Compliance with ethical standards

Conflict of interest

The authors declare that there is no conflict of interest.

Supplementary material

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Copyright information

© Springer-Verlag GmbH Germany, part of Springer Nature 2018

Authors and Affiliations

  • Chee-Wei Yew
    • 1
  • Dongsheng Lu
    • 2
  • Lian Deng
    • 2
  • Lai-Ping Wong
    • 3
  • Rick Twee-Hee Ong
    • 3
  • Yan Lu
    • 2
  • Xiaoji Wang
    • 2
  • Yunus Yushimah 
    • 4
  • Farhang Aghakhanian
    • 5
    • 6
  • Mokhtar Siti Shuhada 
    • 4
  • Hoque Mohammad Zahirul 
    • 7
  • Christopher Lok-Yung Voo
    • 1
  • Thuhairah Abdul Rahman
    • 8
  • Jong Bhak
    • 9
    • 10
    • 11
  • Maude E. Phipps
    • 5
  • Shuhua Xu
    • 2
    • 12
    • 13
  • Yik-Ying Teo
    • 3
    • 14
    • 15
    • 16
    • 17
  • Subbiah Vijay Kumar
    • 1
  • Boon-Peng Hoh
    • 18
  1. 1.Biotechnology Research InstituteUniversiti Malaysia SabahKota KinabaluMalaysia
  2. 2.Max Planck Independent Research Group on Population Genomics, Chinese Academy of Sciences and Max Planck Society Partner Institute for Computational Biology, Shanghai Institutes for Biological SciencesChinese Academy of Sciences ShanghaiShanghaiChina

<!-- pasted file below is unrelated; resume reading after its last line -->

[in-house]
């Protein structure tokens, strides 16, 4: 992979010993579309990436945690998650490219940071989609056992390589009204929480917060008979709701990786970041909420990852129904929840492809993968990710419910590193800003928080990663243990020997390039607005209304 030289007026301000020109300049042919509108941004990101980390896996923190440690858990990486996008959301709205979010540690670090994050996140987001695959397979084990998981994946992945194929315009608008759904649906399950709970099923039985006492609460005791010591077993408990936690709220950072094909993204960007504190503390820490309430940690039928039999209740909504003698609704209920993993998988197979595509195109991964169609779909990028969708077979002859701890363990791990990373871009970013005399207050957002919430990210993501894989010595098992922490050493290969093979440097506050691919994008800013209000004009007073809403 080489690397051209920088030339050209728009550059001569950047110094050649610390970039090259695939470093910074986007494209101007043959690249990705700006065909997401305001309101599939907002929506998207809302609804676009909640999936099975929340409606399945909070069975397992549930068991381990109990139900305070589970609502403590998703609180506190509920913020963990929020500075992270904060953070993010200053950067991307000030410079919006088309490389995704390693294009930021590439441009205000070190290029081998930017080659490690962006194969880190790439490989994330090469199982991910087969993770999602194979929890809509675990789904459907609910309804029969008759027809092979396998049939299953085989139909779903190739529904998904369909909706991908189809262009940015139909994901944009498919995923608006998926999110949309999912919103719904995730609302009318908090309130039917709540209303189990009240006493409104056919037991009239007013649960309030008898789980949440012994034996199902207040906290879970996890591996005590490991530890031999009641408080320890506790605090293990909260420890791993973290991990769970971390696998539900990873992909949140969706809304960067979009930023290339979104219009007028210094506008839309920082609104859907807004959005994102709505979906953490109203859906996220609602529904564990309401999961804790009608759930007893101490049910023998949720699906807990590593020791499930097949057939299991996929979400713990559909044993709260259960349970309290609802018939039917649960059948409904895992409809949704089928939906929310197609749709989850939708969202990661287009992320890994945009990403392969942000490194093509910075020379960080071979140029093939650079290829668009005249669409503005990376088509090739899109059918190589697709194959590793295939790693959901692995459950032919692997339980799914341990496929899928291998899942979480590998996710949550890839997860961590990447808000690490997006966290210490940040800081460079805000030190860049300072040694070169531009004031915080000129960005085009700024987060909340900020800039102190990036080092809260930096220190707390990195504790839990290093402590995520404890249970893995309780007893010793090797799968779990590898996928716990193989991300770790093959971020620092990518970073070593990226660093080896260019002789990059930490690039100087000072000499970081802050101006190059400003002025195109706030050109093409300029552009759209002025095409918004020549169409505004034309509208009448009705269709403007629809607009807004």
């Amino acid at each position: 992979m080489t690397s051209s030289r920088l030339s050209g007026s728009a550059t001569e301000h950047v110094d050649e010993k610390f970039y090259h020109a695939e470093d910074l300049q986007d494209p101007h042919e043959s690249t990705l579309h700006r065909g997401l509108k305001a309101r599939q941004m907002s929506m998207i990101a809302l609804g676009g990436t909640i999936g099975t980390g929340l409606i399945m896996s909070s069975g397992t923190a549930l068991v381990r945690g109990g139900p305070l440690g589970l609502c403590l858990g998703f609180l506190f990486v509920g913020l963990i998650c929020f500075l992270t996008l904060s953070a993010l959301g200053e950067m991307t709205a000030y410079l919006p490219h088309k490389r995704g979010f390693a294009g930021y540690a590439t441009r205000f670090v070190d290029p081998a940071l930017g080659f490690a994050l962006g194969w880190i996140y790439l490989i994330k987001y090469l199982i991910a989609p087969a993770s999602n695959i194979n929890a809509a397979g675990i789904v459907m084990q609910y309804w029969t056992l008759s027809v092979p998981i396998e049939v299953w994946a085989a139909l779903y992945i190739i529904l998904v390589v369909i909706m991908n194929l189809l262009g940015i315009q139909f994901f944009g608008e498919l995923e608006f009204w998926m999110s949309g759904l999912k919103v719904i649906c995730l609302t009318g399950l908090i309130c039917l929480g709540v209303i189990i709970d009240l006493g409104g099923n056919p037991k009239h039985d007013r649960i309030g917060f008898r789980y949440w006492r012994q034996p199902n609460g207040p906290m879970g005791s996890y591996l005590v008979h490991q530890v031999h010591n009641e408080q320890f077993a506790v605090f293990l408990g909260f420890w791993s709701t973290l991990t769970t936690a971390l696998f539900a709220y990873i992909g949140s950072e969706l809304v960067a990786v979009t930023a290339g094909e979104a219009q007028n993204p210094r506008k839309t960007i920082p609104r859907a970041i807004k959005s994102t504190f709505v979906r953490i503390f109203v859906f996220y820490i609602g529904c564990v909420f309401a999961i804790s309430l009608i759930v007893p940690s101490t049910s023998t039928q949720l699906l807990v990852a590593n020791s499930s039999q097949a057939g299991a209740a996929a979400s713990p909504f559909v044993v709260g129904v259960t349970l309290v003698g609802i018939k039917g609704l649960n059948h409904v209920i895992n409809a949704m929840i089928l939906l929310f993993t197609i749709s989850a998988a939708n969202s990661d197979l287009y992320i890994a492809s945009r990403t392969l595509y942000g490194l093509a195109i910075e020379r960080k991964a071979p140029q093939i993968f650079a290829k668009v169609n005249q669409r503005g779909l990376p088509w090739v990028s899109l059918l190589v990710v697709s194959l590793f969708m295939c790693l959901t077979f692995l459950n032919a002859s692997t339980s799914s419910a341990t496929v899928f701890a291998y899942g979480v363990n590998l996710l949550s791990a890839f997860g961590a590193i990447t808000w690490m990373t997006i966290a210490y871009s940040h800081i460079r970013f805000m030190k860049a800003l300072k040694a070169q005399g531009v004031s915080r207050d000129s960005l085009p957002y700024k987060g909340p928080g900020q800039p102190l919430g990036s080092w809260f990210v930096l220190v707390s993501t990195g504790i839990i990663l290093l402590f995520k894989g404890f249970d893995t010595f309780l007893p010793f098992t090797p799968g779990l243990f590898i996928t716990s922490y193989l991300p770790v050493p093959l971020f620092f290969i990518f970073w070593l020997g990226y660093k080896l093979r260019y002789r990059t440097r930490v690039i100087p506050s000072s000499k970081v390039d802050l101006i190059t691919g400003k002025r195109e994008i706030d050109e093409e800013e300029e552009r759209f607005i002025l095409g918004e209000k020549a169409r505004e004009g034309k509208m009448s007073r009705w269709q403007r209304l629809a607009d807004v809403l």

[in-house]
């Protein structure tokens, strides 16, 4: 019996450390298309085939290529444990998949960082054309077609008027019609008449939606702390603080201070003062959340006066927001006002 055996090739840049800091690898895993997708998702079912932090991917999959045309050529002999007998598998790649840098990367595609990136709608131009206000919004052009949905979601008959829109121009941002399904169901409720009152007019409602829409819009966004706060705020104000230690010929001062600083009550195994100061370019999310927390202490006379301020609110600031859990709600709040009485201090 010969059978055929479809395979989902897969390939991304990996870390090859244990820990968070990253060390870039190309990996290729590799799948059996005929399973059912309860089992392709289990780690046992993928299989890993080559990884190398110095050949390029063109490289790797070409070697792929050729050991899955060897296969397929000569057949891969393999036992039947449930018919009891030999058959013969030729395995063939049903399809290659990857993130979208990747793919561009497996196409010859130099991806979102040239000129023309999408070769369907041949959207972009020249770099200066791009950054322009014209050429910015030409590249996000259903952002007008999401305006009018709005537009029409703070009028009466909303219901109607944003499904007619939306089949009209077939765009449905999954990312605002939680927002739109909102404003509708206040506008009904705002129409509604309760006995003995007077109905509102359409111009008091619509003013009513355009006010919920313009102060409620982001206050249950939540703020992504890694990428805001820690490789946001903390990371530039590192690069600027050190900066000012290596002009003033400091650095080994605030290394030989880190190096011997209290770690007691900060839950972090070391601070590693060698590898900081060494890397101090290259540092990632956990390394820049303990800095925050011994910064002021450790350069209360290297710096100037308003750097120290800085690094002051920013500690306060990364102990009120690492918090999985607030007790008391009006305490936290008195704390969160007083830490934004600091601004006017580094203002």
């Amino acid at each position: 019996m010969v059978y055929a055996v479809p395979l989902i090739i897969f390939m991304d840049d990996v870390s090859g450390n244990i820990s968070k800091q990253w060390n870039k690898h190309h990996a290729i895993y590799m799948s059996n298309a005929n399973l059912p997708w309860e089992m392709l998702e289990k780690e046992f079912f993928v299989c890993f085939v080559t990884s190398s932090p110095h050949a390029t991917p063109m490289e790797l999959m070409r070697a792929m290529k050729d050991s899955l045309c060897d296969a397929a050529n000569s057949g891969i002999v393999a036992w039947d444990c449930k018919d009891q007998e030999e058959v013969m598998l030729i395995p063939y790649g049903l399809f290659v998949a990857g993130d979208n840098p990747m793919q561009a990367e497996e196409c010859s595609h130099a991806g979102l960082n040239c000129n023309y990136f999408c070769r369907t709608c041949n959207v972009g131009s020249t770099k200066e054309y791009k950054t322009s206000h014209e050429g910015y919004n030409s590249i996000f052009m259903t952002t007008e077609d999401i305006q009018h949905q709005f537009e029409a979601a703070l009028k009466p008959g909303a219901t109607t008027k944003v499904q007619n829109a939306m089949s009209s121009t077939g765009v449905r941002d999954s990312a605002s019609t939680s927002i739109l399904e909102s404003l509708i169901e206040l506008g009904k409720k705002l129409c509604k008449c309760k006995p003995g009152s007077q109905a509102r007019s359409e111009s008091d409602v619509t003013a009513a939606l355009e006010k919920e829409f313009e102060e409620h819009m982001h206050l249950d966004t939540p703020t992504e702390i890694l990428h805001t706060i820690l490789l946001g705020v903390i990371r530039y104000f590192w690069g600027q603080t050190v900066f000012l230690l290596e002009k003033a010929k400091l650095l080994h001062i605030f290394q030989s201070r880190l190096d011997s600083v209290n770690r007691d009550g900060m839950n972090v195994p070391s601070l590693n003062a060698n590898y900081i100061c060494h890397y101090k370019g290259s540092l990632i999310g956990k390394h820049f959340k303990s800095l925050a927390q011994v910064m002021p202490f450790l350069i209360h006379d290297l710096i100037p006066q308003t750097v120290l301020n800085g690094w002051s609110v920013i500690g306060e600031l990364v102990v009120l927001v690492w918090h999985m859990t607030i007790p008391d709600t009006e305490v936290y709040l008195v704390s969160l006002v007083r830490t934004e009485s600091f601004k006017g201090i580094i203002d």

3. 3.Saw Swee Hock School of Public HealthNational University of SingaporeSingaporeSingapore
  4. 4.Faculty of Medicine, Institute of Medical Molecular BiotechnologyUniversiti Teknologi MARASg BulohMalaysia
  5. 5.Jeffrey Cheah School of Medicine and Health SciencesMonash University MalaysiaSunwayMalaysia
  6. 6.Tropical Medicine and Biology Platform, Monash University MalaysiaSunwayMalaysia
  7. 7.Faculty of Medicine and Health SciencesUniversiti Malaysia SabahKota KinabaluMalaysia
  8. 8.Clinical Pathology Diagnostic Centre Research Laboratory, Faculty of MedicineUniversiti Teknologi MARASg BulohMalaysia
  9. 9.Personal Genomics InstituteGenome Research FoundationSuwonRepublic of Korea
  10. 10.GeromicsUlsanRepublic of Korea
  11. 11.Biomedical Engineering Department, The Genomics InstituteUNISTUlsanRepublic of Korea
  12. 12.School of Life Science and TechnologyShanghaiTech UniversityShanghaiChina
  13. 13.Collaborative Innovation Center of Genetics and DevelopmentShanghaiChina
  14. 14.NUS Graduate School for Integrative Science and EngineeringNational University of SingaporeSingaporeSingapore
  15. 15.Life Sciences Institute, National University of SingaporeSingaporeSingapore
  16. 16.Department of Statistics and Applied ProbabilityNational University of SingaporeSingaporeSingapore
  17. 17.Genome Institute of SingaporeAgency for Science, Technology and ResearchSingaporeSingapore
  18. 18.Faculty of Medicine and Health SciencesUCSI UniversityKuala LumpurMalaysia